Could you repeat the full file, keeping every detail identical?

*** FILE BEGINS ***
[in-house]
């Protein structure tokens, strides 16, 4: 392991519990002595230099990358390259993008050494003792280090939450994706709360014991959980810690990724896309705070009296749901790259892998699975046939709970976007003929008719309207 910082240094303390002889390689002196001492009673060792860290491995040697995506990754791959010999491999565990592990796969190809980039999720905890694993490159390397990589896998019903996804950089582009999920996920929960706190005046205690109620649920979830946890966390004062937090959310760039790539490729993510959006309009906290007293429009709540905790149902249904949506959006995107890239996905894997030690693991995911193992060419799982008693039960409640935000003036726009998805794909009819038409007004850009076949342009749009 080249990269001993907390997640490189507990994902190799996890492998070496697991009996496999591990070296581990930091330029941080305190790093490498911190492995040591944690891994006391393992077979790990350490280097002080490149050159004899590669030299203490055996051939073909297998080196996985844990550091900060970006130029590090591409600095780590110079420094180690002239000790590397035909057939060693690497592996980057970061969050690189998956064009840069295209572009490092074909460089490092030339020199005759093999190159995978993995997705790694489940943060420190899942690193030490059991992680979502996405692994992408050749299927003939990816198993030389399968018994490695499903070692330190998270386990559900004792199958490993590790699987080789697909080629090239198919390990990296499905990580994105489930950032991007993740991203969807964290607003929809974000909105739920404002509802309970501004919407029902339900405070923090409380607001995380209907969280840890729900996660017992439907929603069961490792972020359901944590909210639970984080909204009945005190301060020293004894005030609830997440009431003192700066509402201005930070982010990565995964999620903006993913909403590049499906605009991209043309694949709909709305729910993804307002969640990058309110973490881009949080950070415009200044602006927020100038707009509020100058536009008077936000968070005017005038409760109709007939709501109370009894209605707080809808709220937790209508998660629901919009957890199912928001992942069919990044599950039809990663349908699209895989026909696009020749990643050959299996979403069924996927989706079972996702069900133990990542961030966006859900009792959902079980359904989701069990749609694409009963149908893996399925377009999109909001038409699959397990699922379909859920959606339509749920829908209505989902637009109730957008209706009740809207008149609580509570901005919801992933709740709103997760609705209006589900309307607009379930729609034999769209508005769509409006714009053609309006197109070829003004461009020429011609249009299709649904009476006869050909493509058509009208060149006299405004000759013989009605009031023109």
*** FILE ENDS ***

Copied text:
[in-house]
């Protein structure tokens, strides 16, 4: 392991519990002595230099990358390259993008050494003792280090939450994706709360014991959980810690990724896309705070009296749901790259892998699975046939709970976007003929008719309207 910082240094303390002889390689002196001492009673060792860290491995040697995506990754791959010999491999565990592990796969190809980039999720905890694993490159390397990589896998019903996804950089582009999920996920929960706190005046205690109620649920979830946890966390004062937090959310760039790539490729993510959006309009906290007293429009709540905790149902249904949506959006995107890239996905894997030690693991995911193992060419799982008693039960409640935000003036726009998805794909009819038409007004850009076949342009749009 080249990269001993907390997640490189507990994902190799996890492998070496697991009996496999591990070296581990930091330029941080305190790093490498911190492995040591944690891994006391393992077979790990350490280097002080490149050159004899590669030299203490055996051939073909297998080196996985844990550091900060970006130029590090591409600095780590110079420094180690002239000790590397035909057939060693690497592996980057970061969050690189998956064009840069295209572009490092074909460089490092030339020199005759093999190159995978993995997705790694489940943060420190899942690193030490059991992680979502996405692994992408050749299927003939990816198993030389399968018994490695499903070692330190998270386990559900004792199958490993590790699987080789697909080629090239198919390990990296499905990580994105489930950032991007993740991203969807964290607003929809974000909105739920404002509802309970501004919407029902339900405070923090409380607001995380209907969280840890729900996660017992439907929603069961490792972020359901944590909210639970984080909204009945005190301060020293004894005030609830997440009431003192700066509402201005930070982010990565995964999620903006993913909403590049499906605009991209043309694949709909709305729910993804307002969640990058309110973490881009949080950070415009200044602006927020100038707009509020100058536009008077936000968070005017005038409760109709007939709501109370009894209605707080809808709220937790209508998660629901919009957890199912928001992942069919990044599950039809990663349908699209895989026909696009020749990643050959299996979403069924996927989706079972996702069900133990990542961030966006859900009792959902079980359904989701069990749609694409009963149908893996399925377009999109909001038409699959397990699922379909859920959606339509749920829908209505989902637009109730957008209706009740809207008149609580509570901005919801992933709740709103997760609705209006589900309307607009379930729609034999769209508005769509409006714009053609309006197109070829003004461009020429011609249009299709649904009476006869050909493509058509009208060149006299405004000759013989009605009031023109």